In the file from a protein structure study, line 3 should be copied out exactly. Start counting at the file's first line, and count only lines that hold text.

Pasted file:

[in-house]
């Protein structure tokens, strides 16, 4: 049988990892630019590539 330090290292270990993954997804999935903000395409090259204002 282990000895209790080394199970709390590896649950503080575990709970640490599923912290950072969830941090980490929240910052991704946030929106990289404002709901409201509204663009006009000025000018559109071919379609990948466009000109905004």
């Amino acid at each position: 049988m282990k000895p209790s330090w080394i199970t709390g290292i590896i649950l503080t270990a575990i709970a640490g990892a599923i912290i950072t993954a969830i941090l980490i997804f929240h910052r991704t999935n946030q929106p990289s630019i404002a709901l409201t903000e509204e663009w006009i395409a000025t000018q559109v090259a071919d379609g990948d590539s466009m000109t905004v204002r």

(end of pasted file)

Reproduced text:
């Amino acid at each position: 049988m282990k000895p209790s330090w080394i199970t709390g290292i590896i649950l503080t270990a575990i709970a640490g990892a599923i912290i950072t993954a969830i941090l980490i997804f929240h910052r991704t999935n946030q929106p990289s630019i404002a709901l409201t903000e509204e663009w006009i395409a000025t000018q559109v090259a071919d379609g990948d590539s466009m000109t905004v204002r």